Bob Lemieux, award-winning professor and organic chemist
As a scientist, Bob Lemieux is in the business of creating new knowledge – in his case, in the area of liquid crystals. The field is known for its applications in flat-panel technology, including televisions and mobile devices, which use liquid crystal displays (LCDs).
While these final applications are on Dr. Lemieux’s mind during the research phase, they are not his primary focus. As an organic chemist, he works at the molecular level, trying to understand from a chemist’s perspective how the structure of certain molecules affect their liquid crystalline properties. His research team, the Lemieux Group, is one of only a handful of teams around the world who synthesize new liquid crystal materials and study their properties as potential LCD components.
“It’s exciting work because we’re making new discoveries, working at the edge. We try to understand things that are still not understood very well,” says Dr. Lemieux.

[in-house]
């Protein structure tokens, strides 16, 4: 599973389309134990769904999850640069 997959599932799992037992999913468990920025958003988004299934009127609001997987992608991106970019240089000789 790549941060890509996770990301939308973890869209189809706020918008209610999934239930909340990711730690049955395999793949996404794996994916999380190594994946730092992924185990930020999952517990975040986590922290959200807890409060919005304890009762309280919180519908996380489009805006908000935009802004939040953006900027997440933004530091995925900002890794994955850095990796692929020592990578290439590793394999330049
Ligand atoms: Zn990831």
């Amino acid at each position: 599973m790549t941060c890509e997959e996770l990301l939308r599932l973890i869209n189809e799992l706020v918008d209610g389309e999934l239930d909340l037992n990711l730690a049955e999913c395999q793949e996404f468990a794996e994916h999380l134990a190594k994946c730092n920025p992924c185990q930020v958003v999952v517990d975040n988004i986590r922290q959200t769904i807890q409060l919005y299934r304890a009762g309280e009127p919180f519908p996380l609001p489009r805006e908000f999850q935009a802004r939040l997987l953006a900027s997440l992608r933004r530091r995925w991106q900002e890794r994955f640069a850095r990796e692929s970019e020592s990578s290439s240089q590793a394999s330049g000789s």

Liquid crystal molecules exist in an intermediate state – they are neither solids nor liquids, but somewhere in between. Dr. Lemieux works on understanding the relationship between structure and properties of these compounds. He compares his work to making soup, because liquid crystal materials used in LCD devices are mixtures of at least a dozen different compounds, not all of which are liquid crystalline. Twenty years ago, his team started working on the spices – the non-liquid crystalline additives introduced to a liquid crystal mixture that make it “responsive,” that allow a LCD to be switched ON and OFF, for example. Now, they are working on the broth – the base, or the liquid crystalline components of the mixture.
“It’s curiosity–driven work. We often know where we’re headed but the path there is not always straight. It’s not unusual to find something completely different than what was expected.”
And therein lies the secret, Dr. Lemieux says, to being a successful scientist: recognizing when something strange happens and understanding how that unusual behaviour could be used elsewhere. That’s where the new knowledge emerges.
Earlier this year, Dr. Lemieux was honoured for his pursuit of new knowledge by the International Liquid Crystal Society with the Samsung Mid-Career Award. The award recognizes the contributions of mid-career researchers for advancements in science and/or technology in the field of liquid crystals.